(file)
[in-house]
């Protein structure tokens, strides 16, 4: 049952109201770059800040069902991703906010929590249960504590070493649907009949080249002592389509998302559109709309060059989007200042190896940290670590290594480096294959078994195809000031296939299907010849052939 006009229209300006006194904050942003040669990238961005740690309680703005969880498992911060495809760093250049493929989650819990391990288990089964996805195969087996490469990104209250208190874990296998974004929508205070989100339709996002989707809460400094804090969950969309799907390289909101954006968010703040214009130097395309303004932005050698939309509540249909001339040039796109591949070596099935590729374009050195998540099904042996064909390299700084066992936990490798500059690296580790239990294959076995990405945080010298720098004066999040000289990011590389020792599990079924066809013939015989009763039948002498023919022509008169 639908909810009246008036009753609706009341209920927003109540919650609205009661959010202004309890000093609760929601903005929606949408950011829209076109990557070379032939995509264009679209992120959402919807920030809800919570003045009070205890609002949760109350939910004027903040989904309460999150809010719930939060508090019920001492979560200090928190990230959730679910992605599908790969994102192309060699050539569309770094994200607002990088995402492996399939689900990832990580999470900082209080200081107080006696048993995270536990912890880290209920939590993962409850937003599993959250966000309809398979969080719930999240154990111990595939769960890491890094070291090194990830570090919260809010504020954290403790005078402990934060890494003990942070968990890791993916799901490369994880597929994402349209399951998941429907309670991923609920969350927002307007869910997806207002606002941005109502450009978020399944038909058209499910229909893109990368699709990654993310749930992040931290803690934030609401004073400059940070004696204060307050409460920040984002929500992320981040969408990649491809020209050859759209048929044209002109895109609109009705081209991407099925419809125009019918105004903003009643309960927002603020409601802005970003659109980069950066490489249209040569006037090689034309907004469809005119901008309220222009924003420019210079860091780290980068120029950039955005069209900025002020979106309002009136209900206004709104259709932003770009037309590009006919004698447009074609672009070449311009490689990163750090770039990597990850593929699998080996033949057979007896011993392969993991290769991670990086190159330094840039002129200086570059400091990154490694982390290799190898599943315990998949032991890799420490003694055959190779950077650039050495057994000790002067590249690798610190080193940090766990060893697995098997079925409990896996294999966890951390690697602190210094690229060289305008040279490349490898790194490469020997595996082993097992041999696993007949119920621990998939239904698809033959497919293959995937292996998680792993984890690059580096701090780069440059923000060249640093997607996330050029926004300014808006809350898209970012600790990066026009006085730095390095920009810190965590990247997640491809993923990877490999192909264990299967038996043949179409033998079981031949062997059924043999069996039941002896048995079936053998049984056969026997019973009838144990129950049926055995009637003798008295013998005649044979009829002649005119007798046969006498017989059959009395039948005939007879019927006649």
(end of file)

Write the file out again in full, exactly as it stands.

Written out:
[in-house]
């Protein structure tokens, strides 16, 4: 049952109201770059800040069902991703906010929590249960504590070493649907009949080249002592389509998302559109709309060059989007200042190896940290670590290594480096294959078994195809000031296939299907010849052939 006009229209300006006194904050942003040669990238961005740690309680703005969880498992911060495809760093250049493929989650819990391990288990089964996805195969087996490469990104209250208190874990296998974004929508205070989100339709996002989707809460400094804090969950969309799907390289909101954006968010703040214009130097395309303004932005050698939309509540249909001339040039796109591949070596099935590729374009050195998540099904042996064909390299700084066992936990490798500059690296580790239990294959076995990405945080010298720098004066999040000289990011590389020792599990079924066809013939015989009763039948002498023919022509008169 639908909810009246008036009753609706009341209920927003109540919650609205009661959010202004309890000093609760929601903005929606949408950011829209076109990557070379032939995509264009679209992120959402919807920030809800919570003045009070205890609002949760109350939910004027903040989904309460999150809010719930939060508090019920001492979560200090928190990230959730679910992605599908790969994102192309060699050539569309770094994200607002990088995402492996399939689900990832990580999470900082209080200081107080006696048993995270536990912890880290209920939590993962409850937003599993959250966000309809398979969080719930999240154990111990595939769960890491890094070291090194990830570090919260809010504020954290403790005078402990934060890494003990942070968990890791993916799901490369994880597929994402349209399951998941429907309670991923609920969350927002307007869910997806207002606002941005109502450009978020399944038909058209499910229909893109990368699709990654993310749930992040931290803690934030609401004073400059940070004696204060307050409460920040984002929500992320981040969408990649491809020209050859759209048929044209002109895109609109009705081209991407099925419809125009019918105004903003009643309960927002603020409601802005970003659109980069950066490489249209040569006037090689034309907004469809005119901008309220222009924003420019210079860091780290980068120029950039955005069209900025002020979106309002009136209900206004709104259709932003770009037309590009006919004698447009074609672009070449311009490689990163750090770039990597990850593929699998080996033949057979007896011993392969993991290769991670990086190159330094840039002129200086570059400091990154490694982390290799190898599943315990998949032991890799420490003694055959190779950077650039050495057994000790002067590249690798610190080193940090766990060893697995098997079925409990896996294999966890951390690697602190210094690229060289305008040279490349490898790194490469020997595996082993097992041999696993007949119920621990998939239904698809033959497919293959995937292996998680792993984890690059580096701090780069440059923000060249640093997607996330050029926004300014808006809350898209970012600790990066026009006085730095390095920009810190965590990247997640491809993923990877490999192909264990299967038996043949179409033998079981031949062997059924043999069996039941002896048995079936053998049984056969026997019973009838144990129950049926055995009637003798008295013998005649044979009829002649005119007798046969006498017989059959009395039948005939007879019927006649």